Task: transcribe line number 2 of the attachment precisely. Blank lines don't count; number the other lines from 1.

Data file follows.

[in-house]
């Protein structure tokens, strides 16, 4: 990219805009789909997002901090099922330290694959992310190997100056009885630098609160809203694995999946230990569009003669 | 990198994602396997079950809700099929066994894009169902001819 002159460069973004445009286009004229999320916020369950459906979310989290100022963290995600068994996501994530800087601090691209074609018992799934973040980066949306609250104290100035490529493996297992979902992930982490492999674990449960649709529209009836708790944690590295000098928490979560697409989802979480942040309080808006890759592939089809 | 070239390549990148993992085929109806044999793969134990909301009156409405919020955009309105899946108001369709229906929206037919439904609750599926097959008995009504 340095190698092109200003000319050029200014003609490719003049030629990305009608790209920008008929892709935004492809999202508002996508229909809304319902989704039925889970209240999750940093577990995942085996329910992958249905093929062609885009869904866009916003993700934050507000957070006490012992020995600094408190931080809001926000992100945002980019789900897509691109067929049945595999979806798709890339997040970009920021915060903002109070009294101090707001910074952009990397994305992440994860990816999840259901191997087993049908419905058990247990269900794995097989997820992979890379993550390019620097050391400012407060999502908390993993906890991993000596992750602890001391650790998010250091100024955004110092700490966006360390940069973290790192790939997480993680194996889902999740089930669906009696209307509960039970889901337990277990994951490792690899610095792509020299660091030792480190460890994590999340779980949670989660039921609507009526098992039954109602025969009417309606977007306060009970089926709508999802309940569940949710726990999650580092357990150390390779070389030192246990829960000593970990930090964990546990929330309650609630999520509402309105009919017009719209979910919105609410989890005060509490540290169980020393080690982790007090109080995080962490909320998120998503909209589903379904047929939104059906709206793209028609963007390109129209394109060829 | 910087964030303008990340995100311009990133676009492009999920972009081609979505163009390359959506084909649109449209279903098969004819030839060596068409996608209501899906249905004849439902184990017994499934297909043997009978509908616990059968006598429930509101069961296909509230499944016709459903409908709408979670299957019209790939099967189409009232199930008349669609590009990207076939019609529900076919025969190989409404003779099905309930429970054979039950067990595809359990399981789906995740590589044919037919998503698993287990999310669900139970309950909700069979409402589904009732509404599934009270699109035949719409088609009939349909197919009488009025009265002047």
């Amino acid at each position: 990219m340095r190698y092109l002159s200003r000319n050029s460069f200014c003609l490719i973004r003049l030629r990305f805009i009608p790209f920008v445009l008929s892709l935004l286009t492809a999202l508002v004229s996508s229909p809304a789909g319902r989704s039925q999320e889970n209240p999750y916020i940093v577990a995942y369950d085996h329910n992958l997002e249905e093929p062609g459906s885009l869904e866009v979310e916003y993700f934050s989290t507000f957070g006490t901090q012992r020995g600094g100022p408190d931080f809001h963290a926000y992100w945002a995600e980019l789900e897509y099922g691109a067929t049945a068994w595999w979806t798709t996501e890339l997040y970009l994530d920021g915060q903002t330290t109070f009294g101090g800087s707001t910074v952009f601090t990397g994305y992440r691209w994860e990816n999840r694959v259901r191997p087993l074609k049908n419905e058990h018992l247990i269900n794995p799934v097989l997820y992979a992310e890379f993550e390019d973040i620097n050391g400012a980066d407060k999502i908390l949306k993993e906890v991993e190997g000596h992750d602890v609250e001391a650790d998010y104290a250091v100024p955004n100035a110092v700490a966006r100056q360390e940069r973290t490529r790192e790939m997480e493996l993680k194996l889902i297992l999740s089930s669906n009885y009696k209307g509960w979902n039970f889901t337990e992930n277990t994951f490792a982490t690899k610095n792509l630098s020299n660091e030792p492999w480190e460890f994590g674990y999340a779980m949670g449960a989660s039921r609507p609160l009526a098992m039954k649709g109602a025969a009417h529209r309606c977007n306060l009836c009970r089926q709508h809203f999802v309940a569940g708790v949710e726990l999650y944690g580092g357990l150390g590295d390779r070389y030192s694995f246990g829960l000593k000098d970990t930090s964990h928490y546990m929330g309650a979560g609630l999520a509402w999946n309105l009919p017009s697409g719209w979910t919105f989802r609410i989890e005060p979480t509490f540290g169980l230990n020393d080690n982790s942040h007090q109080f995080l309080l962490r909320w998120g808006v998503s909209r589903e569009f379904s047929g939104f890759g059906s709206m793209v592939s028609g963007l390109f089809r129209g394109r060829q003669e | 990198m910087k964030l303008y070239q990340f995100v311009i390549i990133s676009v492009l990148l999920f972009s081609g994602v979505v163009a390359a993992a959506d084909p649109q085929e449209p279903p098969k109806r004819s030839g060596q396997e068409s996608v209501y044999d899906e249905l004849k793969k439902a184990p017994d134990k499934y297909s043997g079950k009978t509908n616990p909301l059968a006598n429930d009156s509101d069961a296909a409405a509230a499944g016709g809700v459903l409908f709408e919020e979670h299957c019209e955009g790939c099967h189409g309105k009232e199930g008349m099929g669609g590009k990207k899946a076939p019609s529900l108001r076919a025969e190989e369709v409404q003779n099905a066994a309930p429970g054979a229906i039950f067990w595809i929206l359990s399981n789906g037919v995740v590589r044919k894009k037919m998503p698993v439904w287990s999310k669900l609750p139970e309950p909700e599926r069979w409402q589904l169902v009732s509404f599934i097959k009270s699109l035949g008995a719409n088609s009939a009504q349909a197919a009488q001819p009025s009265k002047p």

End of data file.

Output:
């Protein structure tokens, strides 16, 4: 990219805009789909997002901090099922330290694959992310190997100056009885630098609160809203694995999946230990569009003669 | 990198994602396997079950809700099929066994894009169902001819 002159460069973004445009286009004229999320916020369950459906979310989290100022963290995600068994996501994530800087601090691209074609018992799934973040980066949306609250104290100035490529493996297992979902992930982490492999674990449960649709529209009836708790944690590295000098928490979560697409989802979480942040309080808006890759592939089809 | 070239390549990148993992085929109806044999793969134990909301009156409405919020955009309105899946108001369709229906929206037919439904609750599926097959008995009504 340095190698092109200003000319050029200014003609490719003049030629990305009608790209920008008929892709935004492809999202508002996508229909809304319902989704039925889970209240999750940093577990995942085996329910992958249905093929062609885009869904866009916003993700934050507000957070006490012992020995600094408190931080809001926000992100945002980019789900897509691109067929049945595999979806798709890339997040970009920021915060903002109070009294101090707001910074952009990397994305992440994860990816999840259901191997087993049908419905058990247990269900794995097989997820992979890379993550390019620097050391400012407060999502908390993993906890991993000596992750602890001391650790998010250091100024955004110092700490966006360390940069973290790192790939997480993680194996889902999740089930669906009696209307509960039970889901337990277990994951490792690899610095792509020299660091030792480190460890994590999340779980949670989660039921609507009526098992039954109602025969009417309606977007306060009970089926709508999802309940569940949710726990999650580092357990150390390779070389030192246990829960000593970990930090964990546990929330309650609630999520509402309105009919017009719209979910919105609410989890005060509490540290169980020393080690982790007090109080995080962490909320998120998503909209589903379904047929939104059906709206793209028609963007390109129209394109060829 | 910087964030303008990340995100311009990133676009492009999920972009081609979505163009390359959506084909649109449209279903098969004819030839060596068409996608209501899906249905004849439902184990017994499934297909043997009978509908616990059968006598429930509101069961296909509230499944016709459903409908709408979670299957019209790939099967189409009232199930008349669609590009990207076939019609529900076919025969190989409404003779099905309930429970054979039950067990595809359990399981789906995740590589044919037919998503698993287990999310669900139970309950909700069979409402589904009732509404599934009270699109035949719409088609009939349909197919009488009025009265002047």